Tandy VIS

Made in USA by Tandy in 1992
Tandy Memorex Visual Information System (VIS) was an interactive, multimedia CD-ROM player produced by the Tandy Corporation starting in 1992.
It was similar in function to the Philips CD-i and Commodore CDTV systems.

It was similar in design philosophy to the AMIGA CD³², Amstrad GX 400, Apple Pippin, Atari 5200, Atari XEGS, Commodore CDTV, and Commodore GS (make a console out of a scaled back home computer). In this case the basis was a modified version of Windows called Modular Windows. Modular Windows would later became the basis of WindowsCE (PocketPC/Windows Phone/Windows Mobile). It also had a version of DOS 3.x built-in (required for Modular Windows)

The VIS had many business and technical shortcomings. There was a distinct lack of 3rd party developers. The idea was that existing Windows/DOS/x86 development tools were easily adaptable for VIS development. The 12mhz 286 CPU motherboard used a custom bus (non-ISA) to increase performance to 386SX/16-20mhz equivalent. These gains were not bonuses but rather compensated for Modular Windows and MS-DOS residing only in ROM and RAM rather than on a disk which both were optimized for (the chipped versions of these OSes were actually slower). For instance, the system had to reload SYSTEM.INI into memory each time information needed to be retrieved from it. This was done 75 times simply to boot the system. Then the games would need to read the file on top of that. Also, there was no CD-ROM cache meaning the OS had to share space with data arriving from the CD. The audio-CD player of the unit is software based and loads when booting. Once again, it shares space with everything else. This MS-DOS 640K limit was firmly entrenched. King's Quest V takes 352 seconds to ask "Have you played before?" then another 352 seconds to begin the game, (no matter what your answer and no mater if your answer is true of false). Tandy required licensed games to boot in under 15 seconds but when none could, they increased that limit to 90 seconds, but when most could not achieve that they decided not to enforce this rule.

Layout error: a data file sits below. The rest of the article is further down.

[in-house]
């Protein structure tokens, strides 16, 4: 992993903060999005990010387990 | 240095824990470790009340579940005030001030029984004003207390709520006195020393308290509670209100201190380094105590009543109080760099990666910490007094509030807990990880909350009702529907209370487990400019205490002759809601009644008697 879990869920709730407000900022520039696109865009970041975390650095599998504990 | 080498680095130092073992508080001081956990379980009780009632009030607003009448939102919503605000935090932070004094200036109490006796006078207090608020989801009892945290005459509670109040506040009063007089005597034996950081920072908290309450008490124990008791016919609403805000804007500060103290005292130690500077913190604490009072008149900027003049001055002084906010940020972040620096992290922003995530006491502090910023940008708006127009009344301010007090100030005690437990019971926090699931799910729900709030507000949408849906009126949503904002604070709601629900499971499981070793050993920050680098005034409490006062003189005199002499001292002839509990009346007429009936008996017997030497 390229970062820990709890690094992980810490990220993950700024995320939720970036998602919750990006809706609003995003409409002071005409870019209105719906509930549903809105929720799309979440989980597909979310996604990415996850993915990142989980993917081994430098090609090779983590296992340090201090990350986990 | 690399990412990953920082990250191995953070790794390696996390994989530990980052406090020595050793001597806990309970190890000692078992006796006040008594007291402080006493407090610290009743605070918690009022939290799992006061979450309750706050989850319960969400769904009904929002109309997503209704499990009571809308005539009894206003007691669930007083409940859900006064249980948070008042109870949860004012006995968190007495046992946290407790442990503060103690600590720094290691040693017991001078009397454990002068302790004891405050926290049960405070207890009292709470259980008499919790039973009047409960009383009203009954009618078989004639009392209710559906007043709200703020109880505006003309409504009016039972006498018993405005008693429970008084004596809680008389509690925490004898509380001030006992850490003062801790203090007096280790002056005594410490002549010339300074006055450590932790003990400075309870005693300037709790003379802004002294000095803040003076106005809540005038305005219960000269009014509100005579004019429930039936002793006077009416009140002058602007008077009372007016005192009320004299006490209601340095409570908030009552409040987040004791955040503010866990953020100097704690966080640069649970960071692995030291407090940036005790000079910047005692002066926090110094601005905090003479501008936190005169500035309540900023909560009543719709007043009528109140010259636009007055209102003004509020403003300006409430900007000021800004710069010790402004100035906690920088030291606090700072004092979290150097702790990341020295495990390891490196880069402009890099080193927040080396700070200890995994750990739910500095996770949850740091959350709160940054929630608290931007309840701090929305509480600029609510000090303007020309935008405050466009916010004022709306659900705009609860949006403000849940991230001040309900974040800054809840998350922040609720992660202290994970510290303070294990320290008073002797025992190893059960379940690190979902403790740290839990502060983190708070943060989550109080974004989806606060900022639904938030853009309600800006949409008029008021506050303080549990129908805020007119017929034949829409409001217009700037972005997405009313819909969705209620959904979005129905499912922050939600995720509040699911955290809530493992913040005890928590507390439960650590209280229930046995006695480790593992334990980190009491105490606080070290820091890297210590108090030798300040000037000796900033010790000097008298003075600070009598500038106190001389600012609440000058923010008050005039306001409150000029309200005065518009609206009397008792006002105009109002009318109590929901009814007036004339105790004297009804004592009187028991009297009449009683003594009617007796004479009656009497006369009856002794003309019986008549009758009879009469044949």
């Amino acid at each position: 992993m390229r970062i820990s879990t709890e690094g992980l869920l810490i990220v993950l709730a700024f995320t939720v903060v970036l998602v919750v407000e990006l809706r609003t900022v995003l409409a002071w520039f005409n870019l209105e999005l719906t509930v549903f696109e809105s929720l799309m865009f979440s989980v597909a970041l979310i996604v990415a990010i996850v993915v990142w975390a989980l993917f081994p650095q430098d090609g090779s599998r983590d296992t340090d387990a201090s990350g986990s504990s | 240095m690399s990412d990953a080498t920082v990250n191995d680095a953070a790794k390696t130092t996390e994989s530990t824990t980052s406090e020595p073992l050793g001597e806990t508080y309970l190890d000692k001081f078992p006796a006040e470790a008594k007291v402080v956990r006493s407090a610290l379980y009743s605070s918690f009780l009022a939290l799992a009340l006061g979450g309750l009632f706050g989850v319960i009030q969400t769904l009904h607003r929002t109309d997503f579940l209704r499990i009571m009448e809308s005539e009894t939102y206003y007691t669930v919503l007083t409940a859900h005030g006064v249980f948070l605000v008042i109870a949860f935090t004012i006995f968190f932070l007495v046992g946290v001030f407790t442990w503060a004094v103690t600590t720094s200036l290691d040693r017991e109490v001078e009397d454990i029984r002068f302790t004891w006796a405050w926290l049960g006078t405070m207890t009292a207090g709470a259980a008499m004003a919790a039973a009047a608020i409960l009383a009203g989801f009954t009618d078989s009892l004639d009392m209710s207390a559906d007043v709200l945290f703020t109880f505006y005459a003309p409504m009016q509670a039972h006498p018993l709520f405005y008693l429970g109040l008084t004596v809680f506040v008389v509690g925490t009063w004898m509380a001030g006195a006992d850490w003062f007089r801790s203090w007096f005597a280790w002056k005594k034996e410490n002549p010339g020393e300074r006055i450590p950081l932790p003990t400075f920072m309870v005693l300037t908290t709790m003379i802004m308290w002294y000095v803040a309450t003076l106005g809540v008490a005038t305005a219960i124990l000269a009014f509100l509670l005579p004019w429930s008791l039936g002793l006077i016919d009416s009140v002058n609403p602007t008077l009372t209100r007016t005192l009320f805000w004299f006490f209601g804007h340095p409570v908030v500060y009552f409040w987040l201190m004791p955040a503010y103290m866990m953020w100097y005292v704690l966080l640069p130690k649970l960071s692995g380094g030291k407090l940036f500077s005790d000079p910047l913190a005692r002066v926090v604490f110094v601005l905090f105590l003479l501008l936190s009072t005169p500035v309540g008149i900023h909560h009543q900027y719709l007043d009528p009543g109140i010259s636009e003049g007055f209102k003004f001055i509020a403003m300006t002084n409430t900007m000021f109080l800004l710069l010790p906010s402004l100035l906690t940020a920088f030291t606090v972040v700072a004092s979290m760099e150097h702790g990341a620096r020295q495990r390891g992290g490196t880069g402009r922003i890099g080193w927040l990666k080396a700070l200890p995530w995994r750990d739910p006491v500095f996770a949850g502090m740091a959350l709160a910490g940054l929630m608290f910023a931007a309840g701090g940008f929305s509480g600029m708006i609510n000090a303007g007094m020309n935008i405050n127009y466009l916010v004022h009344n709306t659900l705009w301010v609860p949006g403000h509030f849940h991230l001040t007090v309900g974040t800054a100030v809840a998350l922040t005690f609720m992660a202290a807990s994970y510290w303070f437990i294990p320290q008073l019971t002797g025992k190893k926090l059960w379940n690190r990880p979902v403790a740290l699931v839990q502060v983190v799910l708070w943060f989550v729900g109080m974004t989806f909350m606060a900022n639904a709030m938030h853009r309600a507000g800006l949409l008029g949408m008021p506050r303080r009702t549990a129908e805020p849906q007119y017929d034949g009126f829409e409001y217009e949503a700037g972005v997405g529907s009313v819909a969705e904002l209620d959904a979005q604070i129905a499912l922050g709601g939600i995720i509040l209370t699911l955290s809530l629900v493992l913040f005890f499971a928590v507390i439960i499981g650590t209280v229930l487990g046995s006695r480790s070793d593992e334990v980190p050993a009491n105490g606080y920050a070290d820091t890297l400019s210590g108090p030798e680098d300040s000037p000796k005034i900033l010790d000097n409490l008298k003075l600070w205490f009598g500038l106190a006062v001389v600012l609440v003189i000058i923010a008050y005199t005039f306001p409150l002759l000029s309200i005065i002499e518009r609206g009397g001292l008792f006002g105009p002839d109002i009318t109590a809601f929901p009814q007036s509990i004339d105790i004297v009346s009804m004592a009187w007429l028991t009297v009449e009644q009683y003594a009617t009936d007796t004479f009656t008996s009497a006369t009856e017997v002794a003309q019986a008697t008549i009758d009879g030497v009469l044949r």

Despite being based on x86 hardware and a form of Windows/DOS, developers called it "alien" (CD-i earned the same moniker). Microsoft was even prompted to officially deny the existence of Modular Windows. This put another huge hurtle in development. There was no Modular Windows SDK as long as MS denied MW's existence. They only relented and made an MW SDK after the VIS and successors were off the market. Similar to XEGS, CDTV, CD³², publishers took advantage of the platform to adapt existing game engines to straight-port their older games (shovelware).

A file copyrighted by Tandy must be present on CD in order to load it. Even the few existing DOS or Windows game that could run on the 'alien' hardware will not run due to laking this file. And, all developers needed (and still need) Tandy's permission to duplicate the file. Hackers have bypassed this requirement by (illegally) making CD-Rs with the file on it. An interesting a possibly legal method also exists whereby a copy of the file is temporarily cashed from the VIS ROM to reside on a memory card (hardware hack/upgrade using a modified ISA CyberCard required) where it can be used to 'verify' anything connected to the system. There are fewer than 100 ISA CyberCards in existance, so good luck with that. Tandy initially planed to enforce royalties-per-copy in exchange for using the file but ultimately did not.

When Tandy abandon the VIS (01-10-1993), they sold of everything to Tiger Software. Other companies abandoned the platform soon after.